That Nigerian indigenous fabrics excite international admiration is already part of the folklore associated with the widespread African influence of the dye pits of Kano and the adire manufacturing cluster of Itokun. What must necessarily be done is to mainstream these fabrics from exotic items in the wardrobes of many, to a functional, utility item for most. Governments exist to engineer demand and structured consumption of home grown products as their responsive strategy for job creation and internal revenue generation. The indigenous fabrics school uniform project prospects provides infinite possibilities that must not be ignored in the total package of economic permutations.

It may well be argued that these traditional fabrics run colours and may not withstand the constant washing associated with school uniforms. This, indeed, is the very reason for quality control and standardization mechanisms towards improved delivery that benefits both the textile industry, the creative processes and the end users. It is the established user-producer feedback and production interface characteristic of most small and medium scale enterprises that activate user expectation guidelines into determiners of product viability and continued demand.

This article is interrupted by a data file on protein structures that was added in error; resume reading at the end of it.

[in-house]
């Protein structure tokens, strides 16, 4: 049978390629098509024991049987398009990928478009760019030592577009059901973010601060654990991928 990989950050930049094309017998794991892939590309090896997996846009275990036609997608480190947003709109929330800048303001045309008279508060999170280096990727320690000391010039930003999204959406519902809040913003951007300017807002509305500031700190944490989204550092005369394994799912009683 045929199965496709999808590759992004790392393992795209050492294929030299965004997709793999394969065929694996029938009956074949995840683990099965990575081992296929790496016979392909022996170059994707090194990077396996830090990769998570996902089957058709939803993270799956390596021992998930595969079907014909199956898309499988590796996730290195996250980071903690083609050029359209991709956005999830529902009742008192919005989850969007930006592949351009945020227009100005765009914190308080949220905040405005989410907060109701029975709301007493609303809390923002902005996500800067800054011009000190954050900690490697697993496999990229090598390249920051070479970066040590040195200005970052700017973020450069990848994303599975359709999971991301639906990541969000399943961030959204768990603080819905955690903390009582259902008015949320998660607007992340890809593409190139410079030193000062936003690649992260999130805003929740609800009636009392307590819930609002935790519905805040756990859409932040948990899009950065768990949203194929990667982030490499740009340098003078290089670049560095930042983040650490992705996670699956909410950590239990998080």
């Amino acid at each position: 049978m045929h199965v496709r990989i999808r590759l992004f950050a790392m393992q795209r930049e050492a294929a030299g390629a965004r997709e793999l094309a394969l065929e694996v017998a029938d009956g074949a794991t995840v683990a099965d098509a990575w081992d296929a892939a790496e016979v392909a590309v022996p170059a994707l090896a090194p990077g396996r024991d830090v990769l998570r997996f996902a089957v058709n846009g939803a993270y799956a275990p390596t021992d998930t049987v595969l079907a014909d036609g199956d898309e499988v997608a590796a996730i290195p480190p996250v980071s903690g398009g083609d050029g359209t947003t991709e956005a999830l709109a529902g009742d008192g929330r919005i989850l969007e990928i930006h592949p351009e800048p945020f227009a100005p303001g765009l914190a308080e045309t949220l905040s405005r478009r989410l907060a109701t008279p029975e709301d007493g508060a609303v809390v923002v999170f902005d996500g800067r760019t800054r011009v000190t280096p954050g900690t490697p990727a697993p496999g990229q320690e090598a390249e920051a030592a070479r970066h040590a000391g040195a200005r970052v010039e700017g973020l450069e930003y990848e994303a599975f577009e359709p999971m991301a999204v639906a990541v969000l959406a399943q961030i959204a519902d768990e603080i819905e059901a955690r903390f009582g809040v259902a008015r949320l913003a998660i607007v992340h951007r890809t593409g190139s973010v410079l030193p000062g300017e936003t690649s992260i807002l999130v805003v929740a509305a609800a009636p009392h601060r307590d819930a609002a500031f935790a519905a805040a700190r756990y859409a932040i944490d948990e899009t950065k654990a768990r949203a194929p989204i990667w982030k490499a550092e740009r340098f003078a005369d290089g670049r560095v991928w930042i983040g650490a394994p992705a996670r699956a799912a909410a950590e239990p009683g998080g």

Further, given that the production of traditional fabrics is largely manual, doubts may be raised about the mass production capability of the textile designers especially in view of the number of students to be serviced. This challenge can only be answered by tweaking the wisdom of the ancients who said that the journey of a thousand miles begins with one faltering step, firming up and gaining confidence along the way.